Internet Romance: Reality or Mirage? - The New Indian Express

Internet Romance: Reality or Mirage?

Published: 28th April 2014 08:01 AM

Last Updated: 28th April 2014 03:47 PM

 

Happily ever after

Social media has made life so much easier for the tech savvy lot. When you can catch up with long lost friends, share opinions, flaunt accomplishments and promote businesses online, why not take a shot at finding love in there too? City Express shares the digital love stories of couples who crossed paths on the Internet.

Veethika, a graphic artist from Gandhinagar, was looking for someone who could help her with getting Oriya fonts. That is when she came across Subhashish Panigrahi, a programme officer based in Bangalore, on Facebook. They became friends and started interacting frequently. One day, they decided to meet up and love blossomed between them.

“We had a lot of common interests and we always had something to talk about. It is hard to say when we started falling for each other,” says Subhashish.

“Facebook gives people who are not so confident about themselves an opportunity to create an alluring online identity. It is easier to make friends that way than by meeting people face-to-face. However, with Veethika, I had no surprises. She was the same girl I had known online when I met her in person,” he laughs. The couple have known each other for a year now, and are engaged to be married.

When Jacob met Radhika (names changed) on Facebook 10 years ago, they were living in different cities. He was pursuing a career in marketing, while she was still in college. Six months of chatting and phone calls later, the couple were inseparable and in love. Jacob relocated to multiple cities where Radhika was pursuing higher studies and the relationship thrived on their need to be with each other. However, after about four years, they suffered a break up due to the vast differences in their family backgrounds.

Struggling to mend a broken heart, Jacob decided to get hitched to another woman whom he met on Bharat Matrimony. While all arrangements were made, he fell seriously ill on the day before the wedding. As fate would have it, he suffered from renal failure and was put on dialysis. Unwilling to give their daughter away to a dying man, the girl’s parents called off the wedding. “I was ill, I had no money and my fiancee had left me too. My father donated his kidney to save my life. Just when I thought I had lost everything, Radhika came back to me,” says Jacob.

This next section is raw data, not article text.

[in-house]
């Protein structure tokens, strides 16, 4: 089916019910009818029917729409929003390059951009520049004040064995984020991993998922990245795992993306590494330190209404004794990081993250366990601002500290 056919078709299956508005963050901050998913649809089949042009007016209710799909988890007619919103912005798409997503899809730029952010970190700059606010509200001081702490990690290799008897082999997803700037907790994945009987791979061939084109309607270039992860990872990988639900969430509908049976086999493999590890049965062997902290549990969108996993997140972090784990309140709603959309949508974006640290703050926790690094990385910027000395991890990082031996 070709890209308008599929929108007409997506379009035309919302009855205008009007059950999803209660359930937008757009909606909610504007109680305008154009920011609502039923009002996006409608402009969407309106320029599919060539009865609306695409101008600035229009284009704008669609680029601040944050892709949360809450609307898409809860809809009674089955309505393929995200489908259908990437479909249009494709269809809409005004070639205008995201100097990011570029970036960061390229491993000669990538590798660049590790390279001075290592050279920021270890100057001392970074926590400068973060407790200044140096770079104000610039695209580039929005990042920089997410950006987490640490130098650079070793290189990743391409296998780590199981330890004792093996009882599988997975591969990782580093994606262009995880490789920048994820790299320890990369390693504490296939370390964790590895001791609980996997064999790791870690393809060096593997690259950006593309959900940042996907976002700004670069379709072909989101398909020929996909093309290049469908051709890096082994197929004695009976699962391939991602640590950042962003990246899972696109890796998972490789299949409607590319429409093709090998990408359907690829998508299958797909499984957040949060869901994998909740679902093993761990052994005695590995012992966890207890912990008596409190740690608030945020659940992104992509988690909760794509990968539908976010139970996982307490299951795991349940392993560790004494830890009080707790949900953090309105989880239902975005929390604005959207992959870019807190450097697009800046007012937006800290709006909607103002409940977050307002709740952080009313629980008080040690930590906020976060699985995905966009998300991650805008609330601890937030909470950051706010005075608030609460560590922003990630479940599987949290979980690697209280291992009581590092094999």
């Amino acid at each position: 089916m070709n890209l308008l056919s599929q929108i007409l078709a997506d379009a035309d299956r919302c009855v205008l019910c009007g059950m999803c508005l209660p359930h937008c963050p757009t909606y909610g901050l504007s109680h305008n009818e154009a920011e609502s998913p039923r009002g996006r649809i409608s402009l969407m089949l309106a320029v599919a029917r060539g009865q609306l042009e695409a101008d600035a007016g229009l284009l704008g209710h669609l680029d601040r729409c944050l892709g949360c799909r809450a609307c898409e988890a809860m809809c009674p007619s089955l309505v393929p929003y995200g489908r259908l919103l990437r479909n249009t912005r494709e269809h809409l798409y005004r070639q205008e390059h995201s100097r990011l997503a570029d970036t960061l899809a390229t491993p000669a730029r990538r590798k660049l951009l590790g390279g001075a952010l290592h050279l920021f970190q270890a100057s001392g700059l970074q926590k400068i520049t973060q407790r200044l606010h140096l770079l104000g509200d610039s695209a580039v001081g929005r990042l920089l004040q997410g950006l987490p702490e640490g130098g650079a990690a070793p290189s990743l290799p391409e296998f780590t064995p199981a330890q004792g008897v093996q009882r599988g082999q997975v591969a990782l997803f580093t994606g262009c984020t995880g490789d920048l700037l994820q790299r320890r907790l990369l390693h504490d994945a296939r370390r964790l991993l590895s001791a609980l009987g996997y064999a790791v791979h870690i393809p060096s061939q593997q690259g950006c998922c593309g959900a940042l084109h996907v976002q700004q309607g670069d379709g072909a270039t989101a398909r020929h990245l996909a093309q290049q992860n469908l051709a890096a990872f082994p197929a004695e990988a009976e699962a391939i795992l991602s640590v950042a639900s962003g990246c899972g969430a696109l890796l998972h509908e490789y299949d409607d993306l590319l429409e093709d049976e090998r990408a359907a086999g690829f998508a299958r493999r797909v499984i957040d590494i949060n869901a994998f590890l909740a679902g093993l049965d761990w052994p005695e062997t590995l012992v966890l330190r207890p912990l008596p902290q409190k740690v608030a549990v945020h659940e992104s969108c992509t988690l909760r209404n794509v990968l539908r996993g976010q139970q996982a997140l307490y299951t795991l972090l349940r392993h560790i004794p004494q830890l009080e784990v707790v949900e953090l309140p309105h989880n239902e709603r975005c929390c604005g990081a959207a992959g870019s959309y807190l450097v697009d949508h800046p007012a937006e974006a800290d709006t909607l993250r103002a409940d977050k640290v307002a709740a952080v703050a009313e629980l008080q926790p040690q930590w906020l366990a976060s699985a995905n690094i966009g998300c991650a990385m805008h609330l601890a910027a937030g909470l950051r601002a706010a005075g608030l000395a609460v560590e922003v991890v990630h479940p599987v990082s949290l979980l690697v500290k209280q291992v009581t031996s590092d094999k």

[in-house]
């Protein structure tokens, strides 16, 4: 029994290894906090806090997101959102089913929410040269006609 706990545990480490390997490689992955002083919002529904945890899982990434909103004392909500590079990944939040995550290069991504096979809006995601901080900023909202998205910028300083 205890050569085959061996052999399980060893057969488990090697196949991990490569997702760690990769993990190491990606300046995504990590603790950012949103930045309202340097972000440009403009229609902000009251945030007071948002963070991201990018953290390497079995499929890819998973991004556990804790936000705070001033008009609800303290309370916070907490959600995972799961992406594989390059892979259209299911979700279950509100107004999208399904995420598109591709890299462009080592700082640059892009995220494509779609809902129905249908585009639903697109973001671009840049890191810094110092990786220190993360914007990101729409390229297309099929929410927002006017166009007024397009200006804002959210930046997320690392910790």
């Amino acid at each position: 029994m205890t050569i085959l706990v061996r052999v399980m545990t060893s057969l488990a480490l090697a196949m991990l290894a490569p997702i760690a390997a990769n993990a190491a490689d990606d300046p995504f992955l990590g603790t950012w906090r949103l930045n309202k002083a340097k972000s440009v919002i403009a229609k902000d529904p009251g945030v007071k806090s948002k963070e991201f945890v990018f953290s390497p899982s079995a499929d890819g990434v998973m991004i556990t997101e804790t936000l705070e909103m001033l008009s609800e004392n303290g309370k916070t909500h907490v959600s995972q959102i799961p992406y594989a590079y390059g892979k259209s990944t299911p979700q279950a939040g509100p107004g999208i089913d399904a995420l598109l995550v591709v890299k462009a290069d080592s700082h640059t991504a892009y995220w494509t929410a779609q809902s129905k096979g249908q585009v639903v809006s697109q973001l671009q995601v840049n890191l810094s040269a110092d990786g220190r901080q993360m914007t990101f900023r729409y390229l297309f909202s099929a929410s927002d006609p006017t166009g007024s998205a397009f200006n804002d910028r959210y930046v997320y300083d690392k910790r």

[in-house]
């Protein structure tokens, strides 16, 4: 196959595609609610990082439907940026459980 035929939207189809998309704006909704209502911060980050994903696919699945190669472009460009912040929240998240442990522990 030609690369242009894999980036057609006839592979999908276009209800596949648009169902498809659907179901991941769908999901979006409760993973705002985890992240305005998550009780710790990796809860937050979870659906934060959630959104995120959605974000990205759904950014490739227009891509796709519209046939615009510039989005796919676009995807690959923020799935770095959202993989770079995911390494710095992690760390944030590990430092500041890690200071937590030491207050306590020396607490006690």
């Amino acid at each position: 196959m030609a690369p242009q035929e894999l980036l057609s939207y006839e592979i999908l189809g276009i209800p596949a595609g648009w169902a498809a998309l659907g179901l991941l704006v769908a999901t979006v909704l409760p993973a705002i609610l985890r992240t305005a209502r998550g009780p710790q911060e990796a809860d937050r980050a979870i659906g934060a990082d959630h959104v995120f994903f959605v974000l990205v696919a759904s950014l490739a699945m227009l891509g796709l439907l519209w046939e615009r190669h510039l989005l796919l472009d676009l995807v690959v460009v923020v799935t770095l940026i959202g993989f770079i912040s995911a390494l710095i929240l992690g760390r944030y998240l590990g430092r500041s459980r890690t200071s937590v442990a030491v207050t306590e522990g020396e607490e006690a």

The couple got back together, as Radhika took care of him and helped him recover. After multiple twists and turns, the love story of the duo is still going strong. While the task of convincing the girl’s parents still lies ahead of them, Jacob is hoping for yet another miracle.

“We were very serious about being with each other right from the beginning. That is the deal with Facebook. It mirrors your intention. People who look to mess with others are the ones who misuse the technology,” he says.

Savitha, a city-based journalist, met the love of her life through her blog. Karthik , then a copywriter from Chennai, would comment on her posts, and the duo engaged in discussions on various topics on each other’s blogs.

The exchange of ideas sparked an interesting friendship between them and one day, they decided to meet. “He was waiting outside my workplace to meet me. I told him the colour that I was wearing, and he stood there staring at every woman who passed by wearing the same colour. It was so cute. And when I came down to see him, we recognised each other instantly. He was very handsome, to my surprise and delight,” Savitha reminisces.